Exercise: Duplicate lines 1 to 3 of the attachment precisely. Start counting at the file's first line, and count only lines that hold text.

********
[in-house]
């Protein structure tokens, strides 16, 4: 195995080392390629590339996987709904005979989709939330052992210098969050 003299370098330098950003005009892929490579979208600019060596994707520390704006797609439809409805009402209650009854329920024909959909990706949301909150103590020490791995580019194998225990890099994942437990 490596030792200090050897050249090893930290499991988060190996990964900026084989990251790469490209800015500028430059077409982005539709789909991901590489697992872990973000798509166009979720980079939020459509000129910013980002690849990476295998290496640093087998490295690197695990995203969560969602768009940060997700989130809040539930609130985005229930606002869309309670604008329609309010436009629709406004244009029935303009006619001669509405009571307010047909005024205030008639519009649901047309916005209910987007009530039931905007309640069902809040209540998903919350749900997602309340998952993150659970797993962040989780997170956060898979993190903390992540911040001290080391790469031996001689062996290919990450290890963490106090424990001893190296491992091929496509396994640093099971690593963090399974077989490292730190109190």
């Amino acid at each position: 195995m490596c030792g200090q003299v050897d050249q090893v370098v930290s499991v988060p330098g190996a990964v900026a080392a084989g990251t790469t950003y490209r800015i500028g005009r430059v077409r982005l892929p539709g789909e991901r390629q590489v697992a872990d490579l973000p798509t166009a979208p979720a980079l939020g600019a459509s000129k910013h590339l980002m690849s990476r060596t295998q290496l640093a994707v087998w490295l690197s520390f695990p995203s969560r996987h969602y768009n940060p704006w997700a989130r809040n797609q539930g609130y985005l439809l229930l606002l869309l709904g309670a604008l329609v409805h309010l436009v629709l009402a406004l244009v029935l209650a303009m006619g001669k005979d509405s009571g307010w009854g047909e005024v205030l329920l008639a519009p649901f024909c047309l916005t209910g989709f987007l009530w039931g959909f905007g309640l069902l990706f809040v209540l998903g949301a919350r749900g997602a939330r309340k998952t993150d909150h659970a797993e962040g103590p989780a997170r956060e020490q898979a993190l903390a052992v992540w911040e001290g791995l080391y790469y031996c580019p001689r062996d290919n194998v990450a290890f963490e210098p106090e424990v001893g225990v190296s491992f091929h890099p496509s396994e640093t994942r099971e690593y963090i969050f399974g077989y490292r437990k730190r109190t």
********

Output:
[in-house]
């Protein structure tokens, strides 16, 4: 195995080392390629590339996987709904005979989709939330052992210098969050 003299370098330098950003005009892929490579979208600019060596994707520390704006797609439809409805009402209650009854329920024909959909990706949301909150103590020490791995580019194998225990890099994942437990 490596030792200090050897050249090893930290499991988060190996990964900026084989990251790469490209800015500028430059077409982005539709789909991901590489697992872990973000798509166009979720980079939020459509000129910013980002690849990476295998290496640093087998490295690197695990995203969560969602768009940060997700989130809040539930609130985005229930606002869309309670604008329609309010436009629709406004244009029935303009006619001669509405009571307010047909005024205030008639519009649901047309916005209910987007009530039931905007309640069902809040209540998903919350749900997602309340998952993150659970797993962040989780997170956060898979993190903390992540911040001290080391790469031996001689062996290919990450290890963490106090424990001893190296491992091929496509396994640093099971690593963090399974077989490292730190109190």
């Amino acid at each position: 195995m490596c030792g200090q003299v050897d050249q090893v370098v930290s499991v988060p330098g190996a990964v900026a080392a084989g990251t790469t950003y490209r800015i500028g005009r430059v077409r982005l892929p539709g789909e991901r390629q590489v697992a872990d490579l973000p798509t166009a979208p979720a980079l939020g600019a459509s000129k910013h590339l980002m690849s990476r060596t295998q290496l640093a994707v087998w490295l690197s520390f695990p995203s969560r996987h969602y768009n940060p704006w997700a989130r809040n797609q539930g609130y985005l439809l229930l606002l869309l709904g309670a604008l329609v409805h309010l436009v629709l009402a406004l244009v029935l209650a303009m006619g001669k005979d509405s009571g307010w009854g047909e005024v205030l329920l008639a519009p649901f024909c047309l916005t209910g989709f987007l009530w039931g959909f905007g309640l069902l990706f809040v209540l998903g949301a919350r749900g997602a939330r309340k998952t993150d909150h659970a797993e962040g103590p989780a997170r956060e020490q898979a993190l903390a052992v992540w911040e001290g791995l080391y790469y031996c580019p001689r062996d290919n194998v990450a290890f963490e210098p106090e424990v001893g225990v190296s491992f091929h890099p496509s396994e640093t994942r099971e690593y963090i969050f399974g077989y490292r437990k730190r109190t």